• * • THE GOOD OLD DAYS I
I have just finished reading Mr. Karslake’s article on the 1909 Napier and would like to thank you for this, to me, extremely interesting reading.
As a boy I worked in the old Napier factory at Acton Vale in 1908, and saw some interesting things there, including the big racer for the Gordon Bennett in Ireland, the wheels which were made for Charles Glidden’s 16-h.p. They had locomotive flanges and were used by him to chive the car over the American railroads. Of course I sit* the first or some of the first six-cylinder jobs. I worked on the 1-2-h.p. erecting bench and the sixcylinder erecting bench or space was next to ours. You will understand that the, whole factory was housed in one building and on one floor. There were no interior walls or divisions, and the erecting bays were set out on the floor and consisted of benches set up against the walls and on which the fitters had their vices, and behind them were the spaces on which atood the chassis which were in course of production, the men engaged in the various operations going from chassis to chassis. The completion of the whole vehicle from the wooden chassis, or frame rather, to the finished article was a very interesting performance. Every part was fitted by hand and it. involved a very great deal of hard work for everyone concerned, and the whole job took several weeks. For instance, on our 12-h.p. job the frame was made of ash, on the sides of this were fitted two plates, one inside and one out, on each side member, cut to shape and drilled with holes for t, -in. countersunk screws, the inner plate being tappet’. These plates were of On. steel plate and when fixed in position the edges stood proud of the wooden frame by about one. sixteenth of an inch; this proud metal was filed down flush to the wood, by hand, about Six feet of it top and bottom both sides, a sixteen-inch bastard file was used and I can assure you it was hard work. 1 know. All the ears made in my time were chain driven, the ignition distributors were on the body side of the dash and chain driven from the engine, and some of the sixes had a chain-driven pump on the gearbox, which I think looked after the oil in the box. We worked a fifty-four hour week, 7 a.m. till 12 noon and from 1 p.m. until 6 p.m., no tea time and you took breakfast before you left home in the morning. I had an hour and a halt’s journey across London and used to turn out at 4.80 a.m. and drew the princely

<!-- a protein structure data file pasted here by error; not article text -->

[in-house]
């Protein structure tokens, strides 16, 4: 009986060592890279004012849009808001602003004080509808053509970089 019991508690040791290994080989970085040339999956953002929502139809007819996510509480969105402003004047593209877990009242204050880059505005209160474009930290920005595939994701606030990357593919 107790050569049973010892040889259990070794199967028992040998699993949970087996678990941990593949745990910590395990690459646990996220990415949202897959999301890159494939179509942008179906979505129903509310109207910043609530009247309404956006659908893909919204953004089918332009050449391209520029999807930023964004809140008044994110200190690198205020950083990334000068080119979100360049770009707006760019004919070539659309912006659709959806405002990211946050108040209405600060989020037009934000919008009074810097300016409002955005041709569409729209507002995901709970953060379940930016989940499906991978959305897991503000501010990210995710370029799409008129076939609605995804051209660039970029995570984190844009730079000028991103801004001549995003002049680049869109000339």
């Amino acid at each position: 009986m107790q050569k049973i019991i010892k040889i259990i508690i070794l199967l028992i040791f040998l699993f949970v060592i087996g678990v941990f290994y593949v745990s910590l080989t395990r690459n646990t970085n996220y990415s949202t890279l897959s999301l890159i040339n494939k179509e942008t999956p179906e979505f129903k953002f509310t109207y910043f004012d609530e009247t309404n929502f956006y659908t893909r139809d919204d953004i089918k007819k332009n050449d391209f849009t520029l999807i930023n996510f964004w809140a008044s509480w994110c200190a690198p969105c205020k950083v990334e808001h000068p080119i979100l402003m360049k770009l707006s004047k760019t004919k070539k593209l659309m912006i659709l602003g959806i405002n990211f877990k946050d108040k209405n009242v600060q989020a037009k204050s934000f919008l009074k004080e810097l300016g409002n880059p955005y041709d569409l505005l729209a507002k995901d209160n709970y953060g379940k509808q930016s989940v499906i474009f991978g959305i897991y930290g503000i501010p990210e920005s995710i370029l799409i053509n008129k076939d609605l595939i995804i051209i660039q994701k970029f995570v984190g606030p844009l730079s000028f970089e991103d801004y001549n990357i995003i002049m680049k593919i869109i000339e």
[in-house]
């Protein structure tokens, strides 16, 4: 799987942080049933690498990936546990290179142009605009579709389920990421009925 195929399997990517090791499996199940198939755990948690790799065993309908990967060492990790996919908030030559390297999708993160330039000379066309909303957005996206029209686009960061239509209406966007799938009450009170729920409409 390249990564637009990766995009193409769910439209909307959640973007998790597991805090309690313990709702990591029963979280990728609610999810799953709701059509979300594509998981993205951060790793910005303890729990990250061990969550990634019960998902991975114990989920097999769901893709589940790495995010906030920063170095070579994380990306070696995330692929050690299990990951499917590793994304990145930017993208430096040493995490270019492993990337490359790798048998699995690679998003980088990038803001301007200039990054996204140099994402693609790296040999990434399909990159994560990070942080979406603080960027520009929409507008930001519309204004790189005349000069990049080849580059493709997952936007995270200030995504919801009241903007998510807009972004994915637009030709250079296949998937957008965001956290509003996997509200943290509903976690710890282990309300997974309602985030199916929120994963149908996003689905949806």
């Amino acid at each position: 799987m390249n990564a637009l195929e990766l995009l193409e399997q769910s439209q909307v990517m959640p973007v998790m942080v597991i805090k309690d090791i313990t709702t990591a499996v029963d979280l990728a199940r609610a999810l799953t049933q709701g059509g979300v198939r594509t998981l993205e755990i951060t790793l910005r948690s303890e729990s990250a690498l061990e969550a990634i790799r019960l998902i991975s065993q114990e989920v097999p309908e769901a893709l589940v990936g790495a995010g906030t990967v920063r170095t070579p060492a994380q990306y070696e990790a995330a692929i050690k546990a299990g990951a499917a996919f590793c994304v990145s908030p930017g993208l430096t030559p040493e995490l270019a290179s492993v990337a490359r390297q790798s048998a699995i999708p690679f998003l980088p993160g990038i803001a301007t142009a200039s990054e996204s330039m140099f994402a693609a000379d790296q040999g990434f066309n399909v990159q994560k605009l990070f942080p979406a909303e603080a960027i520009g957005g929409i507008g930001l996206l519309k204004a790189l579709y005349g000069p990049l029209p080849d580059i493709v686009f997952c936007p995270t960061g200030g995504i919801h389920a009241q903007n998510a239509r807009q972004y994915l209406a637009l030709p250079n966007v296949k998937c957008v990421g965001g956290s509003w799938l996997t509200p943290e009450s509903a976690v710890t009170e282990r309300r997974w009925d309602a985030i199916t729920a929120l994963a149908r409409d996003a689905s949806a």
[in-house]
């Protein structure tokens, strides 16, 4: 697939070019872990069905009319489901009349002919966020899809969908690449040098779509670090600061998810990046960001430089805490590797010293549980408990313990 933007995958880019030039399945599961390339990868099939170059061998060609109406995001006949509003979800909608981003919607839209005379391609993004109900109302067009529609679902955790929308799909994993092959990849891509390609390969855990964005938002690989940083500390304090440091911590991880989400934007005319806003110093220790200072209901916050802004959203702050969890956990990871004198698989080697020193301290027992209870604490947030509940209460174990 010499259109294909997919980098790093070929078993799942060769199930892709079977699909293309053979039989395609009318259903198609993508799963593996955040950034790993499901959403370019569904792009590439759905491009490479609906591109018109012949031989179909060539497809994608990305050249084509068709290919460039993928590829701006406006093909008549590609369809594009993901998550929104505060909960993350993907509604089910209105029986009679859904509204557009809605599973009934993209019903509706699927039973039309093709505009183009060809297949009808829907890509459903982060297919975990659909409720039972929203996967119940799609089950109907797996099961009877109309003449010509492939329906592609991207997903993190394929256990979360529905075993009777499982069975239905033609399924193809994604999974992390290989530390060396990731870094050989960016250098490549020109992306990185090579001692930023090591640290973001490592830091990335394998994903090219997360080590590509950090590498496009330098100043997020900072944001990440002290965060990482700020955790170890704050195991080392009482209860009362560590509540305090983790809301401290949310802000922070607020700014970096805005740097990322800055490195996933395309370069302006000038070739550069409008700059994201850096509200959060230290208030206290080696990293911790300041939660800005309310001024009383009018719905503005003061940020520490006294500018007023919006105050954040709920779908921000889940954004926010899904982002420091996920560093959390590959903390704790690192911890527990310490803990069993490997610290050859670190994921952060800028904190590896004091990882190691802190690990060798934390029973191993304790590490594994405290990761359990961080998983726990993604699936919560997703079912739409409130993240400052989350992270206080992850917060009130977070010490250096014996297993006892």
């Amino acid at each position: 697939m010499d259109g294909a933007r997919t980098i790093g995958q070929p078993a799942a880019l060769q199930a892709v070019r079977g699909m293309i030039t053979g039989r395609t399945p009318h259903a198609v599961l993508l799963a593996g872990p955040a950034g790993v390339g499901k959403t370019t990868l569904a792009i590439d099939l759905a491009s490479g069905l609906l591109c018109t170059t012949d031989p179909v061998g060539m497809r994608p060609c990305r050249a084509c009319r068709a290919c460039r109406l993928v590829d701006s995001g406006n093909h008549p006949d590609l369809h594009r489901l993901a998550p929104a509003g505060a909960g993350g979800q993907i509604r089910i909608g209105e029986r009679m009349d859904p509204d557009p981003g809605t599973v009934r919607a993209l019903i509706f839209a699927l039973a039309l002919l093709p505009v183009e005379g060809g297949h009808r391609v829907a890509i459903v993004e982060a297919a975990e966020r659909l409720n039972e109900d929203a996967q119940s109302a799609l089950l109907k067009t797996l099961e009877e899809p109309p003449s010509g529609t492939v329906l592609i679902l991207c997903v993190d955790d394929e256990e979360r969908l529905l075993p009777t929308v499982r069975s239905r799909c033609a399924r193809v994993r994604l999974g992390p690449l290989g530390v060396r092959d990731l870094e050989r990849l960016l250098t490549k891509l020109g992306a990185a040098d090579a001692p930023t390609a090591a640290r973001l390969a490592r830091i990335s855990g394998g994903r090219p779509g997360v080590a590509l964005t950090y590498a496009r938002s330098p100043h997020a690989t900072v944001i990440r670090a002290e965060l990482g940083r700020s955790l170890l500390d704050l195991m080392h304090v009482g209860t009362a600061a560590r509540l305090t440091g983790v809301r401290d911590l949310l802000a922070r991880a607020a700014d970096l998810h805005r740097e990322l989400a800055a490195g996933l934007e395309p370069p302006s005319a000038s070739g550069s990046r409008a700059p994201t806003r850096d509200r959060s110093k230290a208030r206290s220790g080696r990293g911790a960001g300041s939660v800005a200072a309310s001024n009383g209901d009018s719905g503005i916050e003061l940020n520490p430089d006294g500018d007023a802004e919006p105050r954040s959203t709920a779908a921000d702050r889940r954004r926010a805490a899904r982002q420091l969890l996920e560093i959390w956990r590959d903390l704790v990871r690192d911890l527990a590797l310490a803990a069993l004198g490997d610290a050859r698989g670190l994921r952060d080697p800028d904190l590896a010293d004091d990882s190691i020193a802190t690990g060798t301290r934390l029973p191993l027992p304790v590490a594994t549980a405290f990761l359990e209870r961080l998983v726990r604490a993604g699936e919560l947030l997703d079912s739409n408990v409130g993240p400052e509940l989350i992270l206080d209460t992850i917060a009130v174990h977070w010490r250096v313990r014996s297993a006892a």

wage of one penny farthing per hour with time and a .half for overtime, but I learned something.
With regard to the body on Mr. Barker’s car, I had a 45-hp. Mereedet in 1910 with a similar body except the front screen and the mit was in one piece and came away from the body when the retaining screws were removed. Also, the body was hinged to the chassis by two strong Steel hinges at the back, and underneath were two pairs of telescopic tubes; these were attached at one end to the body and at the other to the chassis and inside them were two very strong springs, the body had a very large and strong hook and pin on each side, also a lifting handle, the screen and roof were removed, the hook unfastened and the. whole body could be swung up clear of the chassis, being held up by the action of the two very strong springs inside the tubes. It. enabled any work on the chassis to he carried out entirely unhampered by coachwork, the work finished, the two handles were pulled and the body dropped gently back in its appointed place. I believe it was called the Thomas Body Elevator: I have a photograph of the car but not with the body swung up. This car belonged to Mr. W. R. Lerianton, an Uncle of John (Mathis) Lenanton.
I claim to be one of the first to drive a oar for use by the Press, for the delivery of newspapers. In 1902 I worked at the Euston motor Co. in Euston Road, and on Sundays we sea-three ears out to take Sunday papers round London to augment. the newsagents’ supplies. I drove one of these ears. We had two-cylinder Panhards; with tube ignition, single-cylinder Darracqs with steering-column gear.change, V-twin Aders.(Ader, not Adler), also with ateering-eolUmn gear-change and cars of similar types. We carried Lloyds Weekly Metes, News of the World, Referee and Weekly Despatch. I have trespassed too long On your valuable space and patience hut you kneriv what occurs when one looks back over the years, what visions are conjured up and stores of happy memories dived into. I have a photograph of the first fleet I. took charge of—two Leon Bolles, a Mass and a Clernent,Talbot with open rear entrance body, sans screens, sans hood,
and with low-tension ignition. I took these over in 1907, the two Bolles being new ones just out of the. coachbuilders and what beautiful ears they were. I am, Yours, eke,
London, W.11. H. YouNO. • • •